Ground hasn't even been broken yet and the project already sounds like it needs an oversight committee! Perhaps someone more experienced with such projects could explain the cost breakdown to me, but $34 million just seems like an exorbitant sum to build the expansion, especially with the PDC contributing $11.5 million of taxpayer money.

Andrew Self
Southeast Stark Street

Nigel Jaquiss responds: Many of the same questions have arisen at recent meetings of the North Macadam Urban Renewal Advisory Committee. The numbers in my story are correct. The proposed $34 million greenway will include significant habitat restoration to land that has been in industrial use for decades, as well as landscaping and paving.


I read with sad dismay Jim Dixon's response to the allegations of conflict of interest in his restaurant reviews while peddling wares to other dining establishments [Mailbox, WW, Nov. 2, 2005]. Is this the new Halliburton-Cheney, Bush-Texaco American mantra? There is no conflict of interest so long as I say there isn't? Come on, Jim, while I can appreciate that your involvement with restaurateurs gives you a unique perspective on the business, it is a hard entree to swallow for your reading public that your reviews aren't at least a bit tainted by your side business.

I was also appalled to see that Mr. Dixon included in his résumé the fact that he is a technical writer for the City of Portland. I'm not sure if he was trying to add irrelevant credibility to this ethical question, but I think the effect is that he tarnishes the reputation of his co-workers. How do you suppose it plays out to the reader when people are accusing Mr. Dixon of not knowing the difference between collusion and co-option, and his response is, "It's OK, I'm with the City."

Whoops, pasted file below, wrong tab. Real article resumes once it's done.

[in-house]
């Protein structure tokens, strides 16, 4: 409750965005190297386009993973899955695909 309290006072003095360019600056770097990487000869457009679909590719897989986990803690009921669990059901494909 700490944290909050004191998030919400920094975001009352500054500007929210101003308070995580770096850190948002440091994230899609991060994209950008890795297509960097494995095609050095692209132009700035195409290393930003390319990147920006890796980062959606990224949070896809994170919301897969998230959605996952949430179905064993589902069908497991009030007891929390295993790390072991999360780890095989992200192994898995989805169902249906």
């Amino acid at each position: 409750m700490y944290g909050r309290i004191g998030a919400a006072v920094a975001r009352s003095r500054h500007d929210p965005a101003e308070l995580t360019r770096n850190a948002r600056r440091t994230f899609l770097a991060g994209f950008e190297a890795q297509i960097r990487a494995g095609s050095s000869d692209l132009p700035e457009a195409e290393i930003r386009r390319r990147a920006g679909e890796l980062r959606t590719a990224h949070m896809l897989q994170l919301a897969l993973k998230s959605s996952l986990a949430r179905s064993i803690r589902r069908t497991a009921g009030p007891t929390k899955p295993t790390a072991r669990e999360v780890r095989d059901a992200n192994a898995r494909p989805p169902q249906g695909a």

I'm not saying that Mr. Dixon isn't entitled to have a sideline business selling salt or that he can't write restaurant reviews, I'm just saying, and it should be common sense, that he can't do both. Not with the expectation of having full impartial credibility.

What pains me the most is that Willamette Week, with its wonderful exposés on other Portland rogues, doesn't hold a higher standard for its own writing staff. I would at least expect the Nose to be sniffing around his own office. But then, maybe that would be a conflict of interest.

Morgan Tracy
Southeast Mall Street


Did anyone else notice that beleaguered restaurant reviewer Jim Dixon's response to two critical letters in the Nov. 2 issue was more than twice as long as the original complaints?

Wow! Relax, Jim. Bring down that blood pressure. Maybe you should try laying off the salt.

Pat Malach


I'm puzzled by WW's refusal to accept that opposition to the City Council's campaign finance plan is based on a belief that there are better uses for $1 million of city money each year than subsidizing political campaigns ["Sten vs. the Heavyweights," WW, Nov. 2, 2005]. It really is that simple.

I'm also scratching my head over WW's inclusion of Qwest among opponents who enjoy "government-granted monopolies over Portlanders." That hasn't been the case for almost a decade. In fact, we compete against at least 30 providers in Portland, including the City itself.

Judy Peppler
Qwest President for Oregon
Southwest Oak Street

Nigel Jaquiss responds: With all due respect to Ms. Peppler, she's being modest about her employer's might. Qwest originally gained its customers through a government-granted monopoly. Although today more than 100 companies compete with Qwest in Oregon, it still serves about two-thirds of all telephone customers in the state, including about 97 percent of residential customers, according to Phil Nyegaard, administrator of the Oregon Public Utility Commission's Telecommunications Division.

REMINDER: Want to tell us what you really think? Go to www.wweek.com/story.php?story=6963 and take WW's super-duper readers probe! You could win a prize!